• A function that generates a test genesis storage, new_text_ext().
    • The full mock runtime struct, Test.

    This is the same information you use to set up a mock runtime for unit testing. If all benchmark tests pass in the mock runtime test environment, it's likely that they will work when you run the benchmarks in the actual runtime.

  3. Execute the benchmark unit tests generated for your pallet in a mock runtime by running a command similar to the following for a pallet named pallet-mycustom:

    cargo test --package pallet-mycustom --features runtime-benchmarks
  4. Verify the test results.

For example:

running 4 tests
test mock::__construct_runtime_integrity_test::runtime_integrity_tests ... ok
test tests::it_works_for_default_value ... ok
test tests::correct_error_for_none_value ... ok
test benchmarking::bench_do_something ... ok

test result: ok. 4 passed; 0 failed; 0 ignored; 0 measured; 0 filtered out; finished in 0.00s

Add benchmarking to the runtime

After you have added benchmarking to your pallet, you must also update the runtime to include the pallet and the benchmarks for the pallet.

  1. Open the Cargo.toml file for your runtime in a text editor.
  2. Add your pallet to the list of [dependencies] for the runtime:

    pallet-mycustom = { default-features = false, path = "../pallets/pallet-mycustom"}
  3. Update the [features] for the runtime to include the runtime-benchmarks for your pallet:

    runtime-benchmarks = [
  4. Update the std features for the runtime to include your pallet:

    std = [
     # -- snip --
  5. Add the configuration trait for your pallet to the runtime.
  6. Add the pallet the the construct_runtime! macro.

    If you need more details about adding a pallet to the runtime, see Add a pallet to the runtime or Import a pallet.

  7. Add your pallet to the define_benchmark! macro in the runtime-benchmarks feature.

    #[cfg(feature = "runtime-benchmarks")]
    mod benches {
         [frame_benchmarking, BaselineBench::<Runtime>]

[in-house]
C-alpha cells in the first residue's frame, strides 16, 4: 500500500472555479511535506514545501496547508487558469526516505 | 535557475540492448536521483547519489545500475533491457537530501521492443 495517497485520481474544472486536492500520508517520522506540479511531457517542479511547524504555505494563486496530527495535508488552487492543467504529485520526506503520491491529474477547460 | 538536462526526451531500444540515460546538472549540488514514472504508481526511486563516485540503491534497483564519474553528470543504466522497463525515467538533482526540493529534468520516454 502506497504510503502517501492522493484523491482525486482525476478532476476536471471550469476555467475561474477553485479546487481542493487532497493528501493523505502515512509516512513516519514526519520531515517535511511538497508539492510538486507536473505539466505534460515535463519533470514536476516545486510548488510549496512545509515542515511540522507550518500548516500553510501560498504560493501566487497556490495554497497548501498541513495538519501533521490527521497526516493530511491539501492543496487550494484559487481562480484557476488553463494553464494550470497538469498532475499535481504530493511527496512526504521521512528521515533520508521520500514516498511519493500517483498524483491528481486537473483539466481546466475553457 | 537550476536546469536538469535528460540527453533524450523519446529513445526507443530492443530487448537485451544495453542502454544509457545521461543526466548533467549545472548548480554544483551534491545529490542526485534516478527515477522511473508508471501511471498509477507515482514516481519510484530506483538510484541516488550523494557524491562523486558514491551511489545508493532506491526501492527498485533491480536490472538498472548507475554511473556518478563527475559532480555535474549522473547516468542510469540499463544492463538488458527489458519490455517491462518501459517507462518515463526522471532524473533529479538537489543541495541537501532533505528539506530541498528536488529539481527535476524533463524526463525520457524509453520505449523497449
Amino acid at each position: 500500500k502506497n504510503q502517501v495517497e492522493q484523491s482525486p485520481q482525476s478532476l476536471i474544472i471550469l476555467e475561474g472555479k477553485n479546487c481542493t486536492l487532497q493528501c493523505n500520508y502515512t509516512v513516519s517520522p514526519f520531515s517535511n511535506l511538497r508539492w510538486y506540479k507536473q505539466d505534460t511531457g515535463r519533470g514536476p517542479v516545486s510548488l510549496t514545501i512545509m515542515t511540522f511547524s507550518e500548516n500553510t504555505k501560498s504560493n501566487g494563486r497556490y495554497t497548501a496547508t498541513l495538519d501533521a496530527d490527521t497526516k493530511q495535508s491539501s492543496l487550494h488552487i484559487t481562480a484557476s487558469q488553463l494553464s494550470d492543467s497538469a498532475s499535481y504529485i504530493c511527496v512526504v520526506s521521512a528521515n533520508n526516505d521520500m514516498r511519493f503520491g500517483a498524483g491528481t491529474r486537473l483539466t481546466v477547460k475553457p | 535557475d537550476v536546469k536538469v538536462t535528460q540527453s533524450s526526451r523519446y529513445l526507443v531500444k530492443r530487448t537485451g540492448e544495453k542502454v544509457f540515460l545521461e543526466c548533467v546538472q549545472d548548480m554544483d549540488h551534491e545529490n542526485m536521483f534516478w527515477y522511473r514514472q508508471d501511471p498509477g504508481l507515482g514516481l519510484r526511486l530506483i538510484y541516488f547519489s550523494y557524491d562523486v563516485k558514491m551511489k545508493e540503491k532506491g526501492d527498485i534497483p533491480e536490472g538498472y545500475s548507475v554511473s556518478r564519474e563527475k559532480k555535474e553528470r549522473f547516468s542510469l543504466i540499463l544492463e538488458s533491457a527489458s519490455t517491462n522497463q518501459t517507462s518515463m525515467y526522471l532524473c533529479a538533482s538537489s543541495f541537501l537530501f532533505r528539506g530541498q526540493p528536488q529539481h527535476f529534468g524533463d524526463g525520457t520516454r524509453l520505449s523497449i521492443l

[pallet_assets, Assets]
         [pallet_babe, Babe]
         [pallet_mycustom, MyPallet]

Run your benchmarks

After you update the runtime, you are ready to compile it with the runtime-benchmarks features enabled and start the benchmarking analysis for your pallet.

  1. Build your project with the runtime-benchmarks feature enabled by running the following command:

    cargo build --package node-template --release --features runtime-benchmarks
  2. Review the command-line options for the node benchmark pallet subcommand:

    ./target/release/node-template benchmark pallet --help

    The benchmark pallet subcommand supports several command-line options that can help you automate your benchmarking. For example, you can set the --steps and --repeat command-line options to execute function calls multiple times with different values.

  3. Start benchmarking for your pallet by running a command similar to the following:

    ./target/release/node-template benchmark pallet \
    --chain dev \
    --pallet pallet_mycustom \
    --extrinsic '*' \
    --steps 20 \
    --repeat 10 \
    --output pallets/pallet-mycustom/src/

    This command creates a file in the specified directory. For information about how to configure your pallet to use those weights, see Use custom weights.


You can use the and files for any prebuilt pallet to learn more about benchmarking different types of functions.